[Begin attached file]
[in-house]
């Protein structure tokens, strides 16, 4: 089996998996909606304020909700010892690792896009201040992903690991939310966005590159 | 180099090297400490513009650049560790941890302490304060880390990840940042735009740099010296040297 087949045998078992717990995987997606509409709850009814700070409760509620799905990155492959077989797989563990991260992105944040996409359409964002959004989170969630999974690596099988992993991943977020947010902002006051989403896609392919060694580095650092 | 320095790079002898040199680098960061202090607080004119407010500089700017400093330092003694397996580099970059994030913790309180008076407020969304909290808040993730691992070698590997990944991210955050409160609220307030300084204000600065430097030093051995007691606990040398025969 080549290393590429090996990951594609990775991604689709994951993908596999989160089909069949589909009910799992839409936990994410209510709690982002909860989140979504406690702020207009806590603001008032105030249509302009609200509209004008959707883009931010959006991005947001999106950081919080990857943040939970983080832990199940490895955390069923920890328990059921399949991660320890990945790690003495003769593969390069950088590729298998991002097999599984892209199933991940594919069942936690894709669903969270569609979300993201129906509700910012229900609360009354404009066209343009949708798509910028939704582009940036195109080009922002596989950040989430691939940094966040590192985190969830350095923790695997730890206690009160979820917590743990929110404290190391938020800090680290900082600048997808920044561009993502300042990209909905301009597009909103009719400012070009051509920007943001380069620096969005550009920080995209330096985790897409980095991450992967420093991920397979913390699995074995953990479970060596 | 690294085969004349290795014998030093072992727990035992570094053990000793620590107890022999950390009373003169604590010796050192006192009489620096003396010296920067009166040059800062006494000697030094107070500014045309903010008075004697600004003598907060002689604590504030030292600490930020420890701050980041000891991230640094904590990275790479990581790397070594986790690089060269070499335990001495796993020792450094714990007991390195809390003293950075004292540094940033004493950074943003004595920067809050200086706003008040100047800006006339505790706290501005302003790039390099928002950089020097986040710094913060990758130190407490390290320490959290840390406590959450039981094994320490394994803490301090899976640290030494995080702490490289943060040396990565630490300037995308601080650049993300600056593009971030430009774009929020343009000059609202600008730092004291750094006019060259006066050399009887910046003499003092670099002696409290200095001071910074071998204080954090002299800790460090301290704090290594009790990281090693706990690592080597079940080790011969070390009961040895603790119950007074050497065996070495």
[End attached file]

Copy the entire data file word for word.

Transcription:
[in-house]
């Protein structure tokens, strides 16, 4: 089996998996909606304020909700010892690792896009201040992903690991939310966005590159 | 180099090297400490513009650049560790941890302490304060880390990840940042735009740099010296040297 087949045998078992717990995987997606509409709850009814700070409760509620799905990155492959077989797989563990991260992105944040996409359409964002959004989170969630999974690596099988992993991943977020947010902002006051989403896609392919060694580095650092 | 320095790079002898040199680098960061202090607080004119407010500089700017400093330092003694397996580099970059994030913790309180008076407020969304909290808040993730691992070698590997990944991210955050409160609220307030300084204000600065430097030093051995007691606990040398025969 080549290393590429090996990951594609990775991604689709994951993908596999989160089909069949589909009910799992839409936990994410209510709690982002909860989140979504406690702020207009806590603001008032105030249509302009609200509209004008959707883009931010959006991005947001999106950081919080990857943040939970983080832990199940490895955390069923920890328990059921399949991660320890990945790690003495003769593969390069950088590729298998991002097999599984892209199933991940594919069942936690894709669903969270569609979300993201129906509700910012229900609360009354404009066209343009949708798509910028939704582009940036195109080009922002596989950040989430691939940094966040590192985190969830350095923790695997730890206690009160979820917590743990929110404290190391938020800090680290900082600048997808920044561009993502300042990209909905301009597009909103009719400012070009051509920007943001380069620096969005550009920080995209330096985790897409980095991450992967420093991920397979913390699995074995953990479970060596 | 690294085969004349290795014998030093072992727990035992570094053990000793620590107890022999950390009373003169604590010796050192006192009489620096003396010296920067009166040059800062006494000697030094107070500014045309903010008075004697600004003598907060002689604590504030030292600490930020420890701050980041000891991230640094904590990275790479990581790397070594986790690089060269070499335990001495796993020792450094714990007991390195809390003293950075004292540094940033004493950074943003004595920067809050200086706003008040100047800006006339505790706290501005302003790039390099928002950089020097986040710094913060990758130190407490390290320490959290840390406590959450039981094994320490394994803490301090899976640290030494995080702490490289943060040396990565630490300037995308601080650049993300600056593009971030430009774009929020343009000059609202600008730092004291750094006019060259006066050399009887910046003499003092670099002696409290200095001071910074071998204080954090002299800790460090301290704090290594009790990281090693706990690592080597079940080790011969070390009961040895603790119950007074050497065996070495």